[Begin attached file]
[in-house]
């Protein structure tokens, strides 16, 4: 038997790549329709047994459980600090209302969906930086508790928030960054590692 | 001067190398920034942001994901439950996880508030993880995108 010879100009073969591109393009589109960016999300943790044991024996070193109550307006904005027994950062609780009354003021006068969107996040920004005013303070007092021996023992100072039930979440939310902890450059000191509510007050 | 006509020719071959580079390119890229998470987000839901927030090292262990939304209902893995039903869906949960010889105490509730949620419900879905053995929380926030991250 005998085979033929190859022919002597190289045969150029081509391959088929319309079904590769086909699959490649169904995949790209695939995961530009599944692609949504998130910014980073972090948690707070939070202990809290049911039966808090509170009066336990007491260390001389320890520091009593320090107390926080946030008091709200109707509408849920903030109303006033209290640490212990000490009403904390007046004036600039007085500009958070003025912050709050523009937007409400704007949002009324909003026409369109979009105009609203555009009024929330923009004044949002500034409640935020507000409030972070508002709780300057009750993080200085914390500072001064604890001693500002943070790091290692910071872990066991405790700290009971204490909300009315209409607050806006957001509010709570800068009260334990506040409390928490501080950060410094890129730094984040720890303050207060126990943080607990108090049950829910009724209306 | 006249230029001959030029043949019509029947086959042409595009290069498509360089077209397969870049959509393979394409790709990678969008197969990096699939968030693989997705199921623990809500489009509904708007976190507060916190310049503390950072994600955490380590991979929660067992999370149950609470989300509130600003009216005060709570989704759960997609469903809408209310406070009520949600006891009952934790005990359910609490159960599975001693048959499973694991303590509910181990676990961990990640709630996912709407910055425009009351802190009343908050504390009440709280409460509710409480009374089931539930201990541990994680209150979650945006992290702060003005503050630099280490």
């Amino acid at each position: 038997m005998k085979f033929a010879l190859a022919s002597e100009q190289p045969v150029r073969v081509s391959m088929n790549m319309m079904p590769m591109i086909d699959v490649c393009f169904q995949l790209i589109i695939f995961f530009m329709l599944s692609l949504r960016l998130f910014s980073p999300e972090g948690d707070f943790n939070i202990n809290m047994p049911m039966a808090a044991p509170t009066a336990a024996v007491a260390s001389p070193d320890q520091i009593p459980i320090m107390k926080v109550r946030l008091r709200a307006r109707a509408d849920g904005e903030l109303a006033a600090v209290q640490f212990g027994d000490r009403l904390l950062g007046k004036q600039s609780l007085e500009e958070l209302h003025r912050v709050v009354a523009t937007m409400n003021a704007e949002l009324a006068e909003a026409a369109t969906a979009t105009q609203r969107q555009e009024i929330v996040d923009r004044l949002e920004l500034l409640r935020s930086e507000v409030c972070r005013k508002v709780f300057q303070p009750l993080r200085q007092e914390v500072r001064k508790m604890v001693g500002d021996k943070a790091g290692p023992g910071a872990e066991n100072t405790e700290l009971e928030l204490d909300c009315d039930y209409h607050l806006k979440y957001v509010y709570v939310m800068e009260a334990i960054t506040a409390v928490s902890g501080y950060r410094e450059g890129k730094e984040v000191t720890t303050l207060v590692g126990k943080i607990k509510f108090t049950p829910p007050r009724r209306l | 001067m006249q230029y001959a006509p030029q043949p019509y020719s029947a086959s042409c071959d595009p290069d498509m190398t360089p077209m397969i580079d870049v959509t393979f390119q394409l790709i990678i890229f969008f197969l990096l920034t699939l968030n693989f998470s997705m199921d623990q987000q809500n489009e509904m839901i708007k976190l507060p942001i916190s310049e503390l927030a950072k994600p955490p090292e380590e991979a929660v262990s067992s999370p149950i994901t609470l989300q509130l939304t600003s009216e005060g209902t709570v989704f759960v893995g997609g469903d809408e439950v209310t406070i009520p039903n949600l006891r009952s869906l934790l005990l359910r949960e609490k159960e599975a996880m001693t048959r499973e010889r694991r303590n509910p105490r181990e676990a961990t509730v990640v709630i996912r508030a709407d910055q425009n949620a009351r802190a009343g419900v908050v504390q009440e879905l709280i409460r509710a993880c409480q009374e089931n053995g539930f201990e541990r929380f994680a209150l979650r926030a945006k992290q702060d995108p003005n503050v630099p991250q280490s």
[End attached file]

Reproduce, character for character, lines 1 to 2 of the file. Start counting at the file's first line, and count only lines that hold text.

[in-house]
């Protein structure tokens, strides 16, 4: 038997790549329709047994459980600090209302969906930086508790928030960054590692 | 001067190398920034942001994901439950996880508030993880995108 010879100009073969591109393009589109960016999300943790044991024996070193109550307006904005027994950062609780009354003021006068969107996040920004005013303070007092021996023992100072039930979440939310902890450059000191509510007050 | 006509020719071959580079390119890229998470987000839901927030090292262990939304209902893995039903869906949960010889105490509730949620419900879905053995929380926030991250 005998085979033929190859022919002597190289045969150029081509391959088929319309079904590769086909699959490649169904995949790209695939995961530009599944692609949504998130910014980073972090948690707070939070202990809290049911039966808090509170009066336990007491260390001389320890520091009593320090107390926080946030008091709200109707509408849920903030109303006033209290640490212990000490009403904390007046004036600039007085500009958070003025912050709050523009937007409400704007949002009324909003026409369109979009105009609203555009009024929330923009004044949002500034409640935020507000409030972070508002709780300057009750993080200085914390500072001064604890001693500002943070790091290692910071872990066991405790700290009971204490909300009315209409607050806006957001509010709570800068009260334990506040409390928490501080950060410094890129730094984040720890303050207060126990943080607990108090049950829910009724209306 | 006249230029001959030029043949019509029947086959042409595009290069498509360089077209397969870049959509393979394409790709990678969008197969990096699939968030693989997705199921623990809500489009509904708007976190507060916190310049503390950072994600955490380590991979929660067992999370149950609470989300509130600003009216005060709570989704759960997609469903809408209310406070009520949600006891009952934790005990359910609490159960599975001693048959499973694991303590509910181990676990961990990640709630996912709407910055425009009351802190009343908050504390009440709280409460509710409480009374089931539930201990541990994680209150979650945006992290702060003005503050630099280490």